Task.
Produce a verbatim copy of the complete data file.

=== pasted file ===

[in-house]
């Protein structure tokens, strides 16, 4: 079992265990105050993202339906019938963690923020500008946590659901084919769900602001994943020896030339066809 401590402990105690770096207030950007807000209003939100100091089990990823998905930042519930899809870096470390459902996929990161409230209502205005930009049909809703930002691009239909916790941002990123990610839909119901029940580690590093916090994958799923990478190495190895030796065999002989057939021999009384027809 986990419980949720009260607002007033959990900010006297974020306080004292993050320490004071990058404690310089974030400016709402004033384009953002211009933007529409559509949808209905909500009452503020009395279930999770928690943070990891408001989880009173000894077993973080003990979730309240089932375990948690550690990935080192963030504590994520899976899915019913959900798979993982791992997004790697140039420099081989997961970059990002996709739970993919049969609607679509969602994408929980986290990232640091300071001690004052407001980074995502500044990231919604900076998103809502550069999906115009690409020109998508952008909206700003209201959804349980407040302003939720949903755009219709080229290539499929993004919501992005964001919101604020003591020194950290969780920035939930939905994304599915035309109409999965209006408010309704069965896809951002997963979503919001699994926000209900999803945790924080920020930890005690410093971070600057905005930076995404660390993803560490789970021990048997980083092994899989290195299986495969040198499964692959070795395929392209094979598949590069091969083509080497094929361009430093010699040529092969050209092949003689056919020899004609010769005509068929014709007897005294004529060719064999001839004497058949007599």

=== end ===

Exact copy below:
[in-house]
């Protein structure tokens, strides 16, 4: 079992265990105050993202339906019938963690923020500008946590659901084919769900602001994943020896030339066809 401590402990105690770096207030950007807000209003939100100091089990990823998905930042519930899809870096470390459902996929990161409230209502205005930009049909809703930002691009239909916790941002990123990610839909119901029940580690590093916090994958799923990478190495190895030796065999002989057939021999009384027809 986990419980949720009260607002007033959990900010006297974020306080004292993050320490004071990058404690310089974030400016709402004033384009953002211009933007529409559509949808209905909500009452503020009395279930999770928690943070990891408001989880009173000894077993973080003990979730309240089932375990948690550690990935080192963030504590994520899976899915019913959900798979993982791992997004790697140039420099081989997961970059990002996709739970993919049969609607679509969602994408929980986290990232640091300071001690004052407001980074995502500044990231919604900076998103809502550069999906115009690409020109998508952008909206700003209201959804349980407040302003939720949903755009219709080229290539499929993004919501992005964001919101604020003591020194950290969780920035939930939905994304599915035309109409999965209006408010309704069965896809951002997963979503919001699994926000209900999803945790924080920020930890005690410093971070600057905005930076995404660390993803560490789970021990048997980083092994899989290195299986495969040198499964692959070795395929392209094979598949590069091969083509080497094929361009430093010699040529092969050209092949003689056919020899004609010769005509068929014709007897005294004529060719064999001839004497058949007599």